This disclosure was made recently by minister of foreign affairs and foreign trade, Senator Maxine McClean, during a meeting with director general of the World Intellectual Property Organisation (WIPO), Dr Francis Gurry.
McClean stated that Barbados recognised the business opportunities created by the application of intellectual property to commercial activities.
She shared that one very positive element was that many young Barbadians viewed innovation and the application of their intellectual property rights as offering significant business opportunities.
The minister was therefore optimistic that smart partnerships could be created between Barbadians in the Diaspora and at home to stimulate greater interest and build viable and rewarding networks.
The WIPO director general commented on the internet divide, where most developing countries were characterised as being content rich but distribution poor. He noted however, that Barbados had started to address this issue, as evidenced by the filing of a high number of patent applications in the area of intellectual property rights.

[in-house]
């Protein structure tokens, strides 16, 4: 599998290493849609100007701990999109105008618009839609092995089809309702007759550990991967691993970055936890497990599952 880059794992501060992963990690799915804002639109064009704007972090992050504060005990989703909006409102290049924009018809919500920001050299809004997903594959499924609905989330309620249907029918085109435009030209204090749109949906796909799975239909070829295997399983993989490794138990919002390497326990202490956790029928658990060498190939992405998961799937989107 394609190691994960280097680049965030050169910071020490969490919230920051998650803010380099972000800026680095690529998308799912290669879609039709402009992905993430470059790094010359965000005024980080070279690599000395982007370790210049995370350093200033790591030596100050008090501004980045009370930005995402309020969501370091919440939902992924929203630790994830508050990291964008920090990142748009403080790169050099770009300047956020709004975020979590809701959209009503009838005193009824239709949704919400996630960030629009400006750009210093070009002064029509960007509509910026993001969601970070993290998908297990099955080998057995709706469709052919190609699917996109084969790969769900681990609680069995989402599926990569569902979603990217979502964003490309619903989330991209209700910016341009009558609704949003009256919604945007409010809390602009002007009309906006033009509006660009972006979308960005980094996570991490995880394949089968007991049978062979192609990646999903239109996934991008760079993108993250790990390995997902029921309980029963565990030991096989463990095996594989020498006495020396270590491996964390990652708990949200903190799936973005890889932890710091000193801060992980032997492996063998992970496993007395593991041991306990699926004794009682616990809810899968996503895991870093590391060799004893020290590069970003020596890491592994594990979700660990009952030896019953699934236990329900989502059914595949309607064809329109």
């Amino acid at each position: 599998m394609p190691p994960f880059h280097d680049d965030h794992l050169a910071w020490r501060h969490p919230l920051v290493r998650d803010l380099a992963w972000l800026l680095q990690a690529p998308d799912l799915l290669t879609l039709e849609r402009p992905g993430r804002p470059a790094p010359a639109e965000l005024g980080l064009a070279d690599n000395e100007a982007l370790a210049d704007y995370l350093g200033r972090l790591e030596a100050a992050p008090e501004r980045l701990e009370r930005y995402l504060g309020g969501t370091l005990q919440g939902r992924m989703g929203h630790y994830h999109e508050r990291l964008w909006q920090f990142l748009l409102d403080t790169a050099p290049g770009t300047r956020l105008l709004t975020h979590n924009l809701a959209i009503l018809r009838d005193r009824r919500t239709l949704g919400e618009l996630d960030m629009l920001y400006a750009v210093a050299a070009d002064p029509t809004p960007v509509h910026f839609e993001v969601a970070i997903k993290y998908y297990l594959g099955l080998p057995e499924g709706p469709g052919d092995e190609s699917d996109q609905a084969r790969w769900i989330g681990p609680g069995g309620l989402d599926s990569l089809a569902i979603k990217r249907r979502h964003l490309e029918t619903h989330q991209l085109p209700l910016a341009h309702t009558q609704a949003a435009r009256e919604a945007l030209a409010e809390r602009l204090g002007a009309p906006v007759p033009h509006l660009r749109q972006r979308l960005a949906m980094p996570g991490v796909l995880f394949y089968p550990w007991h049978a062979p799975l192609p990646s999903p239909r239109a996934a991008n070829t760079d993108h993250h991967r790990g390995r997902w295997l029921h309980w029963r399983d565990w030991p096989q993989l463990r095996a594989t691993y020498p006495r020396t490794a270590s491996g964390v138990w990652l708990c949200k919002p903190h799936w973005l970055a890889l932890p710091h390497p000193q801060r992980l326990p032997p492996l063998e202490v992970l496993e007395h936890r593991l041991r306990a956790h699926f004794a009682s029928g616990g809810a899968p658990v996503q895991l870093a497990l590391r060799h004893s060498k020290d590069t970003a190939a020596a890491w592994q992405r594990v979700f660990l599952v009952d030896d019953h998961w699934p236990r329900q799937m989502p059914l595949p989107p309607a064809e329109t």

Gurry identified sports as an attractive area for possible intellectual property development, with specific reference to cricket and the potential for the monetisation of its global appeal.
McClean shared this position, adding that the shorter version of the game was attracting large global audiences, with the associated rights creating significant business opportunities.
The two officials exchanged views on Barbados’ intellectual property regime and prospects for the future of intellectual property in small developing countries. Barbados currently chairs the WIPO working group on the establishment of a Caribbean patent system.